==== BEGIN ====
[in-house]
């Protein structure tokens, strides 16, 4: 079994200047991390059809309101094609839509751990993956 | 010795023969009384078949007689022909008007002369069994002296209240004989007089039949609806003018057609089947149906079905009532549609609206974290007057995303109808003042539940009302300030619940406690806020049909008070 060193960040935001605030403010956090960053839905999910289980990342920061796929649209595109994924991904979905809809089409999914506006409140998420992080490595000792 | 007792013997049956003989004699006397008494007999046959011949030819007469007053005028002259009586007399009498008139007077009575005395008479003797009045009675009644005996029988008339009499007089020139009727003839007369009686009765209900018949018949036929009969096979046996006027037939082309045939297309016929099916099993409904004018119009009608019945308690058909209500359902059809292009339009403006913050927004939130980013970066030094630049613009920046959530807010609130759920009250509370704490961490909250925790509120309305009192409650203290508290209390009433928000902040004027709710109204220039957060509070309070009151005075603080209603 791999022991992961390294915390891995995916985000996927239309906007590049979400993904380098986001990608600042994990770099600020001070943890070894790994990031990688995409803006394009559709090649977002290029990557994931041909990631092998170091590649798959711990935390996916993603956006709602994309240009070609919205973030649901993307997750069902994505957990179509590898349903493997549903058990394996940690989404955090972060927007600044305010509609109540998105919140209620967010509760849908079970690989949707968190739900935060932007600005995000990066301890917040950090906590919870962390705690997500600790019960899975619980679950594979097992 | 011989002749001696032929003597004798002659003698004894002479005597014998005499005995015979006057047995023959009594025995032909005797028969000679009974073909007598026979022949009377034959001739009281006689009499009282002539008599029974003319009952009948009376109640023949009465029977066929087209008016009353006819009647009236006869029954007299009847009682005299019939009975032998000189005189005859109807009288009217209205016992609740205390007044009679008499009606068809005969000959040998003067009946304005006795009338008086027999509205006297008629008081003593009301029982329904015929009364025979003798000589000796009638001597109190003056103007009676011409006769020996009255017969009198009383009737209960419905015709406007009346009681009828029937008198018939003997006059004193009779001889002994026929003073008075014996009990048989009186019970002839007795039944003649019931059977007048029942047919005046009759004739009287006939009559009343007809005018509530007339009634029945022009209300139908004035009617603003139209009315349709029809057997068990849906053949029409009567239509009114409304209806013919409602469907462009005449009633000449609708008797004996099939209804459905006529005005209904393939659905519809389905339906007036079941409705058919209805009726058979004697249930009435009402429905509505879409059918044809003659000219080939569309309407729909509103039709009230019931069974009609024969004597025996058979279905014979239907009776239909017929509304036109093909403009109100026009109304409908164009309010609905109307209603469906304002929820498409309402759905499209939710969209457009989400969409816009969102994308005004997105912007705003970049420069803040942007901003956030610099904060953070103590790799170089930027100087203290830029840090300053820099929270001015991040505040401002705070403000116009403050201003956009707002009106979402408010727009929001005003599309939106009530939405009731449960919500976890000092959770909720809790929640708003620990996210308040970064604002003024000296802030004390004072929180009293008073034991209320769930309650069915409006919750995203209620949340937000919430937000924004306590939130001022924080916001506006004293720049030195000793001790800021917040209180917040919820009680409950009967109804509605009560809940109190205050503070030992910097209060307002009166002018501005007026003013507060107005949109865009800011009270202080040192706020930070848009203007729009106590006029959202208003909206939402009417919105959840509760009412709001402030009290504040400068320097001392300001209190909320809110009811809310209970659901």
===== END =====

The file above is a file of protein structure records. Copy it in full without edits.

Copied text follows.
[in-house]
């Protein structure tokens, strides 16, 4: 079994200047991390059809309101094609839509751990993956 | 010795023969009384078949007689022909008007002369069994002296209240004989007089039949609806003018057609089947149906079905009532549609609206974290007057995303109808003042539940009302300030619940406690806020049909008070 060193960040935001605030403010956090960053839905999910289980990342920061796929649209595109994924991904979905809809089409999914506006409140998420992080490595000792 | 007792013997049956003989004699006397008494007999046959011949030819007469007053005028002259009586007399009498008139007077009575005395008479003797009045009675009644005996029988008339009499007089020139009727003839007369009686009765209900018949018949036929009969096979046996006027037939082309045939297309016929099916099993409904004018119009009608019945308690058909209500359902059809292009339009403006913050927004939130980013970066030094630049613009920046959530807010609130759920009250509370704490961490909250925790509120309305009192409650203290508290209390009433928000902040004027709710109204220039957060509070309070009151005075603080209603 791999022991992961390294915390891995995916985000996927239309906007590049979400993904380098986001990608600042994990770099600020001070943890070894790994990031990688995409803006394009559709090649977002290029990557994931041909990631092998170091590649798959711990935390996916993603956006709602994309240009070609919205973030649901993307997750069902994505957990179509590898349903493997549903058990394996940690989404955090972060927007600044305010509609109540998105919140209620967010509760849908079970690989949707968190739900935060932007600005995000990066301890917040950090906590919870962390705690997500600790019960899975619980679950594979097992 | 011989002749001696032929003597004798002659003698004894002479005597014998005499005995015979006057047995023959009594025995032909005797028969000679009974073909007598026979022949009377034959001739009281006689009499009282002539008599029974003319009952009948009376109640023949009465029977066929087209008016009353006819009647009236006869029954007299009847009682005299019939009975032998000189005189005859109807009288009217209205016992609740205390007044009679008499009606068809005969000959040998003067009946304005006795009338008086027999509205006297008629008081003593009301029982329904015929009364025979003798000589000796009638001597109190003056103007009676011409006769020996009255017969009198009383009737209960419905015709406007009346009681009828029937008198018939003997006059004193009779001889002994026929003073008075014996009990048989009186019970002839007795039944003649019931059977007048029942047919005046009759004739009287006939009559009343007809005018509530007339009634029945022009209300139908004035009617603003139209009315349709029809057997068990849906053949029409009567239509009114409304209806013919409602469907462009005449009633000449609708008797004996099939209804459905006529005005209904393939659905519809389905339906007036079941409705058919209805009726058979004697249930009435009402429905509505879409059918044809003659000219080939569309309407729909509103039709009230019931069974009609024969004597025996058979279905014979239907009776239909017929509304036109093909403009109100026009109304409908164009309010609905109307209603469906304002929820498409309402759905499209939710969209457009989400969409816009969102994308005004997105912007705003970049420069803040942007901003956030610099904060953070103590790799170089930027100087203290830029840090300053820099929270001015991040505040401002705070403000116009403050201003956009707002009106979402408010727009929001005003599309939106009530939405009731449960919500976890000092959770909720809790929640708003620990996210308040970064604002003024000296802030004390004072929180009293008073034991209320769930309650069915409006919750995203209620949340937000919430937000924004306590939130001022924080916001506006004293720049030195000793001790800021917040209180917040919820009680409950009967109804509605009560809940109190205050503070030992910097209060307002009166002018501005007026003013507060107005949109865009800011009270202080040192706020930070848009203007729009106590006029959202208003909206939402009417919105959840509760009412709001402030009290504040400068320097001392300001209190909320809110009811809310209970659901």